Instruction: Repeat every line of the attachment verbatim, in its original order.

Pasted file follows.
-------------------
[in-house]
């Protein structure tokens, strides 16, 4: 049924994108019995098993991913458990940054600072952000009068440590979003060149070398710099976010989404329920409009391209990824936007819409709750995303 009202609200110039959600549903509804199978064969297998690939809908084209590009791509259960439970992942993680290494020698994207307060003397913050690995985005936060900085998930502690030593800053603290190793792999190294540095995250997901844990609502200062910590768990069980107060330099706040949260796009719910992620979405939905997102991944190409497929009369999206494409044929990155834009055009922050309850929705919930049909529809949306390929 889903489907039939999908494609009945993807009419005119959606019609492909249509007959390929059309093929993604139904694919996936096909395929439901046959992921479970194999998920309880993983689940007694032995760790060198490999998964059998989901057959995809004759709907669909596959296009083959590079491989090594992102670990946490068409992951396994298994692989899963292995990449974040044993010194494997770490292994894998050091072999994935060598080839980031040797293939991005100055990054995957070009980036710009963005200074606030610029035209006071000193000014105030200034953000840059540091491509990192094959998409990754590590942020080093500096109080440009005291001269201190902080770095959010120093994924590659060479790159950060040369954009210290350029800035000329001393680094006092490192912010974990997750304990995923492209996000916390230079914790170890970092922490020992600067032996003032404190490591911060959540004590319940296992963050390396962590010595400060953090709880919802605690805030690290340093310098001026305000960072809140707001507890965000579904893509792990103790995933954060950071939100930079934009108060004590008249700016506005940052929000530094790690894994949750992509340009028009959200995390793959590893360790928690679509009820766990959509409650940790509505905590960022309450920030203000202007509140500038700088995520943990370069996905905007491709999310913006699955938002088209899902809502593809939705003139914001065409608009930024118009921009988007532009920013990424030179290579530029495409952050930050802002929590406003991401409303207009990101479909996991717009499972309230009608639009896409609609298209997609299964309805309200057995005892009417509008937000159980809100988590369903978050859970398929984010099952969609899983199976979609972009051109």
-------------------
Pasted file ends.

[in-house]
């Protein structure tokens, strides 16, 4: 049924994108019995098993991913458990940054600072952000009068440590979003060149070398710099976010989404329920409009391209990824936007819409709750995303 009202609200110039959600549903509804199978064969297998690939809908084209590009791509259960439970992942993680290494020698994207307060003397913050690995985005936060900085998930502690030593800053603290190793792999190294540095995250997901844990609502200062910590768990069980107060330099706040949260796009719910992620979405939905997102991944190409497929009369999206494409044929990155834009055009922050309850929705919930049909529809949306390929 889903489907039939999908494609009945993807009419005119959606019609492909249509007959390929059309093929993604139904694919996936096909395929439901046959992921479970194999998920309880993983689940007694032995760790060198490999998964059998989901057959995809004759709907669909596959296009083959590079491989090594992102670990946490068409992951396994298994692989899963292995990449974040044993010194494997770490292994894998050091072999994935060598080839980031040797293939991005100055990054995957070009980036710009963005200074606030610029035209006071000193000014105030200034953000840059540091491509990192094959998409990754590590942020080093500096109080440009005291001269201190902080770095959010120093994924590659060479790159950060040369954009210290350029800035000329001393680094006092490192912010974990997750304990995923492209996000916390230079914790170890970092922490020992600067032996003032404190490591911060959540004590319940296992963050390396962590010595400060953090709880919802605690805030690290340093310098001026305000960072809140707001507890965000579904893509792990103790995933954060950071939100930079934009108060004590008249700016506005940052929000530094790690894994949750992509340009028009959200995390793959590893360790928690679509009820766990959509409650940790509505905590960022309450920030203000202007509140500038700088995520943990370069996905905007491709999310913006699955938002088209899902809502593809939705003139914001065409608009930024118009921009988007532009920013990424030179290579530029495409952050930050802002929590406003991401409303207009990101479909996991717009499972309230009608639009896409609609298209997609299964309805309200057995005892009417509008937000159980809100988590369903978050859970398929984010099952969609899983199976979609972009051109």